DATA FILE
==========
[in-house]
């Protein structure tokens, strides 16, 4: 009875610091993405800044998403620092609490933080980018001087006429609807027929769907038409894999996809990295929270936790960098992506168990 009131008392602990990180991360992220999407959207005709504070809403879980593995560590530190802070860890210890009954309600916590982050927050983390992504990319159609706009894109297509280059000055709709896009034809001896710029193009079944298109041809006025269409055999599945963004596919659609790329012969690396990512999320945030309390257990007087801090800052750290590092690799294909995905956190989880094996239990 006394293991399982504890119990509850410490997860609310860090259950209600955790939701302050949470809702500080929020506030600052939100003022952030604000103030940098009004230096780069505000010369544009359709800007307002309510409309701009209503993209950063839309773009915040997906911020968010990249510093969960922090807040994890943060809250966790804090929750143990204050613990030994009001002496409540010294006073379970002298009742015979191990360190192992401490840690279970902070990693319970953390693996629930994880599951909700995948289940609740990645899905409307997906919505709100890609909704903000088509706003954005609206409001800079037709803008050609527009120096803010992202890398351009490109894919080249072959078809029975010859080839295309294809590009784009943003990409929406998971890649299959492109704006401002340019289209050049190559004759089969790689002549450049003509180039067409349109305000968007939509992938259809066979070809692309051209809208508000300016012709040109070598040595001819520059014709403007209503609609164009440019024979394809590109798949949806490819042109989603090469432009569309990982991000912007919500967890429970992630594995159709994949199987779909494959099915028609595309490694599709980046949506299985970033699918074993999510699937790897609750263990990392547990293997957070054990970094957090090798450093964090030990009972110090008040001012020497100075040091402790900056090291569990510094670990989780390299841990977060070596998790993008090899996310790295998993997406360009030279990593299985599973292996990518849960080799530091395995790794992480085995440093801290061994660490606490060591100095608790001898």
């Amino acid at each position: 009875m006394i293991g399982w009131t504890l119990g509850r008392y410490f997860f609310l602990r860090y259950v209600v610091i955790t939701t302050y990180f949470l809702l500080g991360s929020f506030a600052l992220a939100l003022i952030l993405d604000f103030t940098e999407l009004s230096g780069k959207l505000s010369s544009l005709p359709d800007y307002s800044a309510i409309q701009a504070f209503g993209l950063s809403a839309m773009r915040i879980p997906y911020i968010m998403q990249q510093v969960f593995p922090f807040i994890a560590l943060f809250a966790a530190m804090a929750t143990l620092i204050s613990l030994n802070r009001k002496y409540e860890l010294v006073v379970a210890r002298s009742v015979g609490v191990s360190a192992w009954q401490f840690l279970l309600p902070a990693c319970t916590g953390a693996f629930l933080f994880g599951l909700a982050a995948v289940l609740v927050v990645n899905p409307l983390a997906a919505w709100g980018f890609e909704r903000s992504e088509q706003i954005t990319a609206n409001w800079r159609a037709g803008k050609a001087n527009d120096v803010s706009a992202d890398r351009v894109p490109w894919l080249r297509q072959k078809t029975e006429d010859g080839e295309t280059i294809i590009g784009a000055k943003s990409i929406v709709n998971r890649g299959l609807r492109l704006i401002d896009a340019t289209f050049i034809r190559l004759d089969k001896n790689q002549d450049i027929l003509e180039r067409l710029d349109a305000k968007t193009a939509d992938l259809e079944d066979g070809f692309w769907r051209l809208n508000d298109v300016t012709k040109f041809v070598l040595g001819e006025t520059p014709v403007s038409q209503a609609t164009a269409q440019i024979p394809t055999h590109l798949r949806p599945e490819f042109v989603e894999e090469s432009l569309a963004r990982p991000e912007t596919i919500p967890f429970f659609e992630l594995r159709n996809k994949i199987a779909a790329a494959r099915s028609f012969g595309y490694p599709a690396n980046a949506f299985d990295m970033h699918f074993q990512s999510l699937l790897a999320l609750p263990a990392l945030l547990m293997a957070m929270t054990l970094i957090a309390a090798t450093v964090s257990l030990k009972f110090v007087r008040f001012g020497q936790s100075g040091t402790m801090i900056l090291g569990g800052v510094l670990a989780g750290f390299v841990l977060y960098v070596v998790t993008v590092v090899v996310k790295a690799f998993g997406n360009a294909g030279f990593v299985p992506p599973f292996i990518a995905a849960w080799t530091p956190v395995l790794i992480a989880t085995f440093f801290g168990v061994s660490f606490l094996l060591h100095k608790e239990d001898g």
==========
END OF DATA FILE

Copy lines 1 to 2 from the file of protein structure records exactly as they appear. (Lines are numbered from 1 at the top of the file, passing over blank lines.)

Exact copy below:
[in-house]
């Protein structure tokens, strides 16, 4: 009875610091993405800044998403620092609490933080980018001087006429609807027929769907038409894999996809990295929270936790960098992506168990 009131008392602990990180991360992220999407959207005709504070809403879980593995560590530190802070860890210890009954309600916590982050927050983390992504990319159609706009894109297509280059000055709709896009034809001896710029193009079944298109041809006025269409055999599945963004596919659609790329012969690396990512999320945030309390257990007087801090800052750290590092690799294909995905956190989880094996239990 006394293991399982504890119990509850410490997860609310860090259950209600955790939701302050949470809702500080929020506030600052939100003022952030604000103030940098009004230096780069505000010369544009359709800007307002309510409309701009209503993209950063839309773009915040997906911020968010990249510093969960922090807040994890943060809250966790804090929750143990204050613990030994009001002496409540010294006073379970002298009742015979191990360190192992401490840690279970902070990693319970953390693996629930994880599951909700995948289940609740990645899905409307997906919505709100890609909704903000088509706003954005609206409001800079037709803008050609527009120096803010992202890398351009490109894919080249072959078809029975010859080839295309294809590009784009943003990409929406998971890649299959492109704006401002340019289209050049190559004759089969790689002549450049003509180039067409349109305000968007939509992938259809066979070809692309051209809208508000300016012709040109070598040595001819520059014709403007209503609609164009440019024979394809590109798949949806490819042109989603090469432009569309990982991000912007919500967890429970992630594995159709994949199987779909494959099915028609595309490694599709980046949506299985970033699918074993999510699937790897609750263990990392547990293997957070054990970094957090090798450093964090030990009972110090008040001012020497100075040091402790900056090291569990510094670990989780390299841990977060070596998790993008090899996310790295998993997406360009030279990593299985599973292996990518849960080799530091395995790794992480085995440093801290061994660490606490060591100095608790001898």